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Why do the most massive galaxies in the local Universe stand still?

Over the last two years an international team of astronomers participating in the linkPfeilExtern.gifATLAS3D project has presented the rotation properties of all early-type (elliptical and lenticular) galaxies in a well defined volume (42Mpc) of the nearby Universe. To the surprise of the team the stellar components of the most massive observed galaxies (~ 1011 Msun) in our neighbourhood show no global rotation signatures, in contrast to the regular rotation patterns observed for the majority of lower mass early-type galaxies. With the help of cosmological galaxy formation simulations performed by MPA scientists the team was now able to demonstrate that the giant non rotating galaxies might have special formation histories. Simulated galaxies most consistent with the rare class of non-rotating round early-type galaxies grow by gas-poor minor mergers alone. More than half of their stars were born in other galaxies which then have been eaten by the giants. The simulations indicate that over the last 10 Gyrs repeated minor mergers have continuously slowed these initially rotating giants down until they come to a halt.

Fig. 1: Postage stamp of a slowly rotating galaxy (top, NGC4636) and a fast rotating galaxy (bottom, NGC2974) with the corresponding observed two-dimensional ATLAS3D velocity fields (right). NGC4636 has no rotation patterns and the measured velocities do not exceed 40 km/s. NGC2974 shows regular fast (~ 200 km/s) rotation (Krajnovic et al. 2011).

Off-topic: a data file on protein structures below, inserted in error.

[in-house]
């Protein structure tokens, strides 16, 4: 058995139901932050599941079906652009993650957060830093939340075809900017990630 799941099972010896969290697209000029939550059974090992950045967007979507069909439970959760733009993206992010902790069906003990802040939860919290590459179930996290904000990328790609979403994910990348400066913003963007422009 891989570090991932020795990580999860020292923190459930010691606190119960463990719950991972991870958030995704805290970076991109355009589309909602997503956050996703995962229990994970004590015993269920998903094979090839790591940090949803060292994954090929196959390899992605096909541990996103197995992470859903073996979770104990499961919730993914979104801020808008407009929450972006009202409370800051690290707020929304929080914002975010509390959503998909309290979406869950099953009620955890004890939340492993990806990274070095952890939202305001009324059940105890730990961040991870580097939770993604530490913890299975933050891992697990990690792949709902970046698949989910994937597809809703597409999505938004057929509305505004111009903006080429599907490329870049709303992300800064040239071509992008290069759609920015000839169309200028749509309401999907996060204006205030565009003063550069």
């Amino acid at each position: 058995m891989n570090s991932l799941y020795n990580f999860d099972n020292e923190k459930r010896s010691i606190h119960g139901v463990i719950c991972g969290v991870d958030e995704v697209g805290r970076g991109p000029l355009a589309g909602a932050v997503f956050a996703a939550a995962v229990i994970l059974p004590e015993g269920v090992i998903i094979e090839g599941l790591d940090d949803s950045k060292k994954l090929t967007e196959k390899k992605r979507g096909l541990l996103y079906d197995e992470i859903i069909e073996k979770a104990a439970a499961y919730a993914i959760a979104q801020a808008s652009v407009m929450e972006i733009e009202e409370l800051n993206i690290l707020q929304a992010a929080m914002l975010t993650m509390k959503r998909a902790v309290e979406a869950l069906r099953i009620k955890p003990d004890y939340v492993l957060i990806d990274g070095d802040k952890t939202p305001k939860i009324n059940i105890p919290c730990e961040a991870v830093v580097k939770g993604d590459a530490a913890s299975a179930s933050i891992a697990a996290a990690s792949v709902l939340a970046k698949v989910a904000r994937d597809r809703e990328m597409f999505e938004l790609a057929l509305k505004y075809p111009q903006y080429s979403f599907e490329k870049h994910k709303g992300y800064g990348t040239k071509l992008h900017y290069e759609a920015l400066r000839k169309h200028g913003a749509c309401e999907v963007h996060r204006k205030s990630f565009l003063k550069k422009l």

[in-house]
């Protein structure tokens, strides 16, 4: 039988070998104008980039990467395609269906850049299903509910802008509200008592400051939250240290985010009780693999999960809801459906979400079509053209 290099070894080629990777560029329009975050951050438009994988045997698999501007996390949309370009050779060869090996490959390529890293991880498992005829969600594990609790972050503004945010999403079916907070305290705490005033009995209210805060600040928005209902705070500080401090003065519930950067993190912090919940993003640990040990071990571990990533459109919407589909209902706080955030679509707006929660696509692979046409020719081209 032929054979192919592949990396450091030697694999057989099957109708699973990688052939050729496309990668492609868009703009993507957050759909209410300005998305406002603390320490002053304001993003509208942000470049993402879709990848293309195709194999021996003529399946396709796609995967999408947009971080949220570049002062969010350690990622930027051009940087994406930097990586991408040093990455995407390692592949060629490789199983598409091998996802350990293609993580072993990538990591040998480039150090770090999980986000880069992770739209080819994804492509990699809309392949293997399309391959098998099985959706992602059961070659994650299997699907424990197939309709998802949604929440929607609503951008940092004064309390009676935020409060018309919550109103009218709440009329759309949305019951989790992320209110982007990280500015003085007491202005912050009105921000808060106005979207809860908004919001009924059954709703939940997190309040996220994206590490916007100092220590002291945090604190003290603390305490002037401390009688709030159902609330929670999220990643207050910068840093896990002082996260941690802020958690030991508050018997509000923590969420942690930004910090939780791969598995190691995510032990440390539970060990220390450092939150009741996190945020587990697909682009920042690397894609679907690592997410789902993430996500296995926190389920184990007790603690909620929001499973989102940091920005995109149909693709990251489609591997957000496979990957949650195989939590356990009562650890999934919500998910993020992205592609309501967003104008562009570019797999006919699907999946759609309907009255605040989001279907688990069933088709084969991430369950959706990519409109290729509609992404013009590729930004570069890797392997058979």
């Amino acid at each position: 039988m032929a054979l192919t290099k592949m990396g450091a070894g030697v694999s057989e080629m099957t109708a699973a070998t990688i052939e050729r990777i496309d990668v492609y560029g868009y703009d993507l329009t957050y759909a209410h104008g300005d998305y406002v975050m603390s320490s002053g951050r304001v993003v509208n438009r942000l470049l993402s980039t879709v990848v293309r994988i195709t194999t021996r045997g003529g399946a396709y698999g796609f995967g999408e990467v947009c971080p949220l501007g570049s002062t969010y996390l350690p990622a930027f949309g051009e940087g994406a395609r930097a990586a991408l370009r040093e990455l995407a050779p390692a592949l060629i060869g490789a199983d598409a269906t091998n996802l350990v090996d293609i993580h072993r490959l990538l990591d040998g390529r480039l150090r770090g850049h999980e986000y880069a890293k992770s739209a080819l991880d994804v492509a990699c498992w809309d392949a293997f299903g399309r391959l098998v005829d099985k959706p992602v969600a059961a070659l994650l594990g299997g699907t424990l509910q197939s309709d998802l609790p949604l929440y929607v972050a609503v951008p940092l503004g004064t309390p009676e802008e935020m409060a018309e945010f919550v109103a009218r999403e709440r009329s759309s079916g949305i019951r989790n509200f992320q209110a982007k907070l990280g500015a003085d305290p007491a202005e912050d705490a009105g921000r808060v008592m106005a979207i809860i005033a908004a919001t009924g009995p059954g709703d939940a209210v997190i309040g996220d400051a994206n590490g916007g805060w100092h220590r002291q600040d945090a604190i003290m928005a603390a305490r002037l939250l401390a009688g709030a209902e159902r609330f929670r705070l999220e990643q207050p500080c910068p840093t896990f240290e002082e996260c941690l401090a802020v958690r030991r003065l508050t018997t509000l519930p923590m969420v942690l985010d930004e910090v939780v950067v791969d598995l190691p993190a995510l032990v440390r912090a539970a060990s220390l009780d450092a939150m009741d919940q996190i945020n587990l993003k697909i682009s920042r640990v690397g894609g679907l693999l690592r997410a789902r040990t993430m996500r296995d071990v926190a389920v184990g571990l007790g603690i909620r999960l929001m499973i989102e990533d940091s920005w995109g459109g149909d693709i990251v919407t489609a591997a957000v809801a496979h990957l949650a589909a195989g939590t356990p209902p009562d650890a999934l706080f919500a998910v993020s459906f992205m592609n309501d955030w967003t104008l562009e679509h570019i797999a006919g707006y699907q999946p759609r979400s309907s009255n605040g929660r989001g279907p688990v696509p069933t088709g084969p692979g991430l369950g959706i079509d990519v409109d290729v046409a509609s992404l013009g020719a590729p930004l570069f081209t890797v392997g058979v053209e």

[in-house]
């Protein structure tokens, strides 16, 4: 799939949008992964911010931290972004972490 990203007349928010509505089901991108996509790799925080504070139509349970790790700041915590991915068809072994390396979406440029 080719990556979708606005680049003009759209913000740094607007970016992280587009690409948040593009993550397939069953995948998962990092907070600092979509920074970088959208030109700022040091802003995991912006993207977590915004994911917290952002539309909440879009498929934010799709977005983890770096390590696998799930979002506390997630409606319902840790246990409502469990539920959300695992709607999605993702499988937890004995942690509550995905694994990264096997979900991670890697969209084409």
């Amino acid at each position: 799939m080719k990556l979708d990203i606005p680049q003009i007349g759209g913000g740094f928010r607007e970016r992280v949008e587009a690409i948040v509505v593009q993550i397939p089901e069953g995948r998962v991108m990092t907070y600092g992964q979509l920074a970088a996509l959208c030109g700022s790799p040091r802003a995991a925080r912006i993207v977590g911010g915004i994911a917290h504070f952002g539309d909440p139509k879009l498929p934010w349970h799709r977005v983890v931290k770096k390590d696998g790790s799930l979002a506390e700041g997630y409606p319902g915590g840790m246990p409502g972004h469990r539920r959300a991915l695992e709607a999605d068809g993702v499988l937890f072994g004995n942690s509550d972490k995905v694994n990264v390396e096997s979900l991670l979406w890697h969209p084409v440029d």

Fig. 2: Rotation properties of all early-type galaxies in the ATLAS3D sample measured by the spin parameter λR. This parameter measures the angular momentum of stellar components of the galaxies and is derived from the two-dimensional velocity fields (see Fig. 1). Most early-type galaxies rotate fast (high λR values) but the rare massive systems (largest symbols in the plot) are slow rotators (Emsellem et al. 2011).

Fig. 3: Two dimensional velocity field of a simulated non-rotating rotating-DELETE galaxy from a cosmological simulation (top panel). These galaxies have special formation histories (class F in Naab et al. 2013). Since redshift z ~ 2 they have experienced repeated minor mergers (~ 100 in this case) with mass ratios larger than 4:1 (counted by the orange histogram, middle panel) and no late major mergers. During their evolution (from high redshift to z=0 today), the galaxies continuously grow in mass (black line, bottom panel) and loose angular momentum (green line) until they stand still.

Within the linkPfeilExtern.gifATLAS3D project, 260 nearby early-type galaxies within a local volume of 42 Mpc have been observed at optical, radio, and millimeter wavelengths. The multi-wavelength coverage enabled the team to determine the dynamics, the star-formation histories, ages and metallicities of the stellar populations as well as a full census of the gas phase (molecular, neutral and ionised) properties. The integral-field observations of the stellar kinematics (see Fig. 1) have revealed a surprising result. Whereas most early-type galaxies (~ 80 per cent) rotate quite regularly - similar to thick stellar disks - the most massive ones rotate very slowly (see Fig. 2) and some of them (7 out of 260) are very round and show no sign of ordered rotation at all. They stand still.